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ethan's Musing on the Near East - Page 3

post #31 of 2698
Thread Starter 

Trending in Egpyt الدولة_الإسلامية_هي_الحل#

 

The Islamic State is the solution.

 

I suppose the US is responsible for Mubarak getting acquitted, huh?

post #32 of 2698
Medwed's post reads like the comments you see on facebook screaming about how ISIS is a creation of the CIA and Israel... The shit some otherwise "intelligent" people believe.
post #33 of 2698
Quote:
Originally Posted by ethanm View Post

Take your nonsense somewhere else. 
Your inability to consider options other than: 'it is them not us' is huge part of the problem for US and general intellectual constipatiuon that ois taking place in that country.
1. US is at least 50% responsible for 9/11 and processes in the ME.
2. US government wiped their ass with US constitution and turned the fed law into militarised police state where they torture ,kill and arrest US citizens just for speaking against them.
3. US military doctrine based on manifest destiny and 'New American Century' thinking is what casuing this current chaos in ME and stand-off with Russia.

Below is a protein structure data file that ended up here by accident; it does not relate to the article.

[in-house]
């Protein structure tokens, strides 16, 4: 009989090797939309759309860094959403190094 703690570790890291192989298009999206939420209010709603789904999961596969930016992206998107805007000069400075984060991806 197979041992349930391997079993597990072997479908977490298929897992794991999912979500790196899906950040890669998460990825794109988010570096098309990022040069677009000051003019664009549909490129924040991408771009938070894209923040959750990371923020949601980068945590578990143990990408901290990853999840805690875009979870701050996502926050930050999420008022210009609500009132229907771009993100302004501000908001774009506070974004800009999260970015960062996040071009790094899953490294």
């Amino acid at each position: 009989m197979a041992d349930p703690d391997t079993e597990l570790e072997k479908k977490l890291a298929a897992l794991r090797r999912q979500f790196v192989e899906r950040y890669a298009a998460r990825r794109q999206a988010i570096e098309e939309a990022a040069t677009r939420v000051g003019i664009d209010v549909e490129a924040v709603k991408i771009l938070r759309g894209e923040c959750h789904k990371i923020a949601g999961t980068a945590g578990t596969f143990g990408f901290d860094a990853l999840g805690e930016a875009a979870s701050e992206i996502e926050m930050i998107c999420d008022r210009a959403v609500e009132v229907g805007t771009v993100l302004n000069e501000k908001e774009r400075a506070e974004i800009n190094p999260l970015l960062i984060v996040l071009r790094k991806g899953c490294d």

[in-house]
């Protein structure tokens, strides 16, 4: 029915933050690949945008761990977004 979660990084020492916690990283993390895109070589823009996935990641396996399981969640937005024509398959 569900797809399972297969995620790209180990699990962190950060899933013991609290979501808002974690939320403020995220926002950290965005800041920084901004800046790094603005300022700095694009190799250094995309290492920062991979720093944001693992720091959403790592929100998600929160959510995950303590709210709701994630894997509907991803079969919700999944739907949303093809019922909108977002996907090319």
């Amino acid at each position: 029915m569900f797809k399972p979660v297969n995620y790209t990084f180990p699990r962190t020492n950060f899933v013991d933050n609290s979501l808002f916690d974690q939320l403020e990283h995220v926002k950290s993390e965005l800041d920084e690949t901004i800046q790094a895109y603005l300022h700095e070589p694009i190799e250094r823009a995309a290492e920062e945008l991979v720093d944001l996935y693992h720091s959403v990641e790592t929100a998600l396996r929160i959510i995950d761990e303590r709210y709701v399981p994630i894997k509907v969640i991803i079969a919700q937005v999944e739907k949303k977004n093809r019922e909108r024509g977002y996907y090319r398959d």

P.S. You can be all gang hoe and brush off the reality of domestic situation or international failure that is US policy , but then you need to be complaicent, obidient and follow orders really well.
Quote:
Originally Posted by Eason View Post

Medwed's post reads like the comments you see on facebook screaming about how ISIS is a creation of the CIA and Israel... The shit some otherwise "intelligent" people believe.

Do you belive we had something to do with funding and creating Ben Ladin group? As for Israel , it has a huge play in US internal politics, Huge. Just 'New Amrican Century" thintank, google it see who was the mebers and who were the founders of that doctrine. Israel is using US military to do all the dirty work in ME.
post #34 of 2698
Thread Starter 

والله you're out of your element, guy. I'm not interested in your made up stats, opinions, and conpiracy theories regarding American foreign policy motivators. If you want to have a legitimate conversation about current US policy in Sham I'm down but I don't think you can hang because you have no idea what is going on. 

post #35 of 2698
Quote:
Originally Posted by ethanm View Post